For example, when I first started working with my nearly feral filly we worked in five minute increments once or twice a day, only a couple days a week. As we worked together it became easier for her to stay focused for longer periods and to absorb more information at a time. Since absolutely everything was new to her I couldn't use partial or play rest types, but I could use temporary and short term rest. Within a couple of weeks we were working in about ten minute increments, and then eventually twenty minutes. However, even at the longer times I would still switch up what we were doing and for how long we were doing it and I started being able to incorporate partial and play rest in our routine as well!
With my older horses we usually work for longer periods "total", but still take frequent breaks for information absorption. This could look like a break every five minutes, like when we are introducing a new behavior, or it could be every ten to twenty minutes when working on more familiar behaviors. However I try to never go longer than twenty minutes without pausing for a mental rest, especially when working with horses that have a history of being pushed past their limits.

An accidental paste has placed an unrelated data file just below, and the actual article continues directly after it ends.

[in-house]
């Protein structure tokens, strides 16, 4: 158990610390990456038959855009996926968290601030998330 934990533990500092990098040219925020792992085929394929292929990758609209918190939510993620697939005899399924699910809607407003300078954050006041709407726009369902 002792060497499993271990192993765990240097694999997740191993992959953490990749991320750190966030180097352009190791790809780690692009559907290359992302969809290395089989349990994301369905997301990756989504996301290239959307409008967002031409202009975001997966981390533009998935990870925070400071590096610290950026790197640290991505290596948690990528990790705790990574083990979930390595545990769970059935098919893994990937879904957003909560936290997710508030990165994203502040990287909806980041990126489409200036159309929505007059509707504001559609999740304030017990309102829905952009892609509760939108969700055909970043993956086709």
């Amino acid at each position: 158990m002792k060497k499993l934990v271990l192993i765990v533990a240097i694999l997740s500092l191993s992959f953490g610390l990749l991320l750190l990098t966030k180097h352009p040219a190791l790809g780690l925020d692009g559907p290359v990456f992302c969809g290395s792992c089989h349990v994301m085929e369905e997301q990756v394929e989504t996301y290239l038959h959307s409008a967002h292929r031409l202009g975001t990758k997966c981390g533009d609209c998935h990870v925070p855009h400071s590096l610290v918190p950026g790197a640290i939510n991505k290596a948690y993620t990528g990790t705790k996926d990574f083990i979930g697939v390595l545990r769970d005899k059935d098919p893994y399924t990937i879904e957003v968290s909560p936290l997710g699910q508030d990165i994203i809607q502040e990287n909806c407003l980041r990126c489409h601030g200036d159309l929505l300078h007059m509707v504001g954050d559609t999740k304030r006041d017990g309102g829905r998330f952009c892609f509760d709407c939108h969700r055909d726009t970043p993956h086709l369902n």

Horses that have a past full of mental exhaustion and flooding can be challenging, and it's extremely important never to fill up their "cups" even close to full. They require frequent and longer breaks to reassure them that you will never push them past their limit.
Rest is so important for the brain, some of the most effective and forward thinking trainers in the world understand the value of not only clear and concise communication, but also the value of rest. We hear all the time about having good timing in horse training, but it's not just about the timing of cues and aids. It's also about knowing the right time to ask for more and the right time to allow rest. Rest is vital. You have to give the horse the time needed to absorb the information you are providing it, both for your benefit and the horse's. Without rest there can be no learning, and without learning there can be no progress.